Psychotherapy (talk therapy) can be highly effective for treating anxiety, particularly cognitive behavioral therapy (CBT) and acceptance and commitment therapy (ACT).

  • Cognitive behavioral therapy: CBT is a well-established treatment for anxiety. It involves identifying and understanding problematic thought processes and behavior patterns, then changing them (over time) through exercises laid out by a mental health professional.
  • Acceptance and commitment therapy: ACT is a newer form of treatment. Through ACT, a person learns to feel their anxious thoughts without judgment and accept them. ACT doesn't aim to reduce unwanted thoughts, but rather takes away their power by changing how the person reacts to them.

With Medication

Medication may be helpful for some people with high-functioning anxiety and may be used in combination with therapy.

The classes of medications most commonly prescribed for anxiety are:

Social Support 

While not a substitute for professional or medical advice, joining a support group for people with high-functioning anxiety can help you connect with others who understand and can relate to your experiences. It can also be a place to share resources.


High-functioning anxiety is not a clinical diagnosis, but it is a form of anxiety that has a significant effect on those who experience it. People with high-functioning anxiety appear to function well and are often highly productive, but they struggle with symptoms of anxiety in less obvious ways.

Treatment for high-functioning anxiety is similar to that of other anxiety disorders. Options include talk therapy, medication, and/or social support resources like support groups.

A Word From Verywell 

If you are experiencing regular symptoms of anxiety, even if you don't think you meet all the criteria for an anxiety disorder diagnosis, talk to your healthcare provider or mental health professional. You may be experiencing high-functioning anxiety or another type of anxiety disorder. Know that what you are experiencing is real and valid and can be managed with proper help.

Frequently Asked Questions

  • What do you do during a silent anxiety attack?

    Ways to help stop an anxiety attack include:

    • Remind yourself anxiety attacks usually go away within a short period of time.
    • Do relaxation exercises such as deep breathing techniques.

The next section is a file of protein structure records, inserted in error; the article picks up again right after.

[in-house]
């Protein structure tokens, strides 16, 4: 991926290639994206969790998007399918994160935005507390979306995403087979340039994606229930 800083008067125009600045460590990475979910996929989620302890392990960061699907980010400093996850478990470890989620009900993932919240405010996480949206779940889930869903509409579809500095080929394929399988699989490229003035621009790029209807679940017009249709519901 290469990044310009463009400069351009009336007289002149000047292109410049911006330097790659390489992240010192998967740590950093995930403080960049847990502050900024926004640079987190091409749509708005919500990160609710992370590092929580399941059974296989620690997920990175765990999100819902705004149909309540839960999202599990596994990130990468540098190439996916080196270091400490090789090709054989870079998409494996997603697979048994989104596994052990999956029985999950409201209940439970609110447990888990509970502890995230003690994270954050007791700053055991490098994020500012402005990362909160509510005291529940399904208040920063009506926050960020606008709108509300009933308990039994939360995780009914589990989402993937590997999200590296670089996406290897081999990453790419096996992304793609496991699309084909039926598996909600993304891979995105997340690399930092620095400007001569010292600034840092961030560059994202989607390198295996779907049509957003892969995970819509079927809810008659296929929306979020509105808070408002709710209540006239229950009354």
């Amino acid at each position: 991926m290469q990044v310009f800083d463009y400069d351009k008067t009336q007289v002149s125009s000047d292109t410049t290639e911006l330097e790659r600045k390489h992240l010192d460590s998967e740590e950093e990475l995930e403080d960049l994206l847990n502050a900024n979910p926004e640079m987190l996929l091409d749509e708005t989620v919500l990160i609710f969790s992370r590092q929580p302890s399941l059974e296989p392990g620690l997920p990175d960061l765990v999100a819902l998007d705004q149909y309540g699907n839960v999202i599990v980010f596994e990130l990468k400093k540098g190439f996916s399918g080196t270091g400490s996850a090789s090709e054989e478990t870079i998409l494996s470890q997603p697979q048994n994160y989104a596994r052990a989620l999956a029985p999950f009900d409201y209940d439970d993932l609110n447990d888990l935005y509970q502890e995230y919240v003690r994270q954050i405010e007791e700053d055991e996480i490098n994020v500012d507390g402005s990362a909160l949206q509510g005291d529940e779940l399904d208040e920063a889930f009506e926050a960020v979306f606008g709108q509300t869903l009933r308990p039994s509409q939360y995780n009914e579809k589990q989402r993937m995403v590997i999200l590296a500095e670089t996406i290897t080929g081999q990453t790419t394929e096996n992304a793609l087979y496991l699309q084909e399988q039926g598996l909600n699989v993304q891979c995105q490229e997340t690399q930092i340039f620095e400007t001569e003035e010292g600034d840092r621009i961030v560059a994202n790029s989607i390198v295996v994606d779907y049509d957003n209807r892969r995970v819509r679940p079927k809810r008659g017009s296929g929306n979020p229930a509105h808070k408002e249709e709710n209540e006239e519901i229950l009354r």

• Exercise, such as going for a walk.
    • Visualize a place, real or imagined, that makes you feel calm.
    • Use sensory stimuli, such as touching an ice cube or smelling something strong like peppermint oil.
  • What can a therapist do for high-functioning anxiety?

    Therapies such as CBT and ACT that are used for anxiety disorders can also be effective for managing high-functioning anxiety.

  • Is anxiety an official mental health illness?

    Anxiety disorders are official mental health illnesses. High-functioning anxiety does not meet the criteria for a diagnosis of an anxiety disorder but is still very real and impactful.

11 Sources
Verywell Health uses only high-quality sources, including peer-reviewed studies, to support the facts within our articles. Read our editorial process to learn more about how we fact-check and keep our content accurate, reliable, and trustworthy.
  1. Anxiety and Depression Association of America (ADAA). Did you know?

  2. National Institute of Mental Health. Any anxiety disorder.

  3. Locke AB, Kirst N, Shultz CG. Diagnosis and management of generalized anxiety disorder and panic disorder in adults. AFP. 2015;91(9):617-624.

  4. Borza L. Cognitive-behavioral therapy for generalized anxiety. Dialogues in Clinical Neuroscience. 2017;19(2):203-208. doi:10.31887/DCNS.2017.19.2/lborza

  5. South African College of Applied Psychology. What is high functioning anxiety and is it real?

  6. Celano CM, Daunis DJ, Lokko HN, Campbell KA, Huffman JC. Anxiety disorders and cardiovascular diseaseCurr Psychiatry Rep. 2016;18(11):101. doi:10.1007/s11920-016-0739-5

  7. Sareen J, Jacobi F, Cox BJ, Belik SL, Clara I, Stein MB. Disability and poor quality of life associated with comorbid anxiety disorders and physical conditionsArch Intern Med. 2006;166(19):2109. doi:10.1001/archinte.166.19.2109

  8. National Institute of Mental Health. Generalized anxiety disorder: When worry gets out of control.

  9. Anxiety and Depression Association of America. Integrative behavioral health.

  10. Anxiety and Depression Association of America. Types of therapy.

  11. Anxiety and Depression Association of America. Medication options.

By Heather Jones
Heather M. Jones is a freelance writer with a strong focus on health, parenting, disability, and feminism.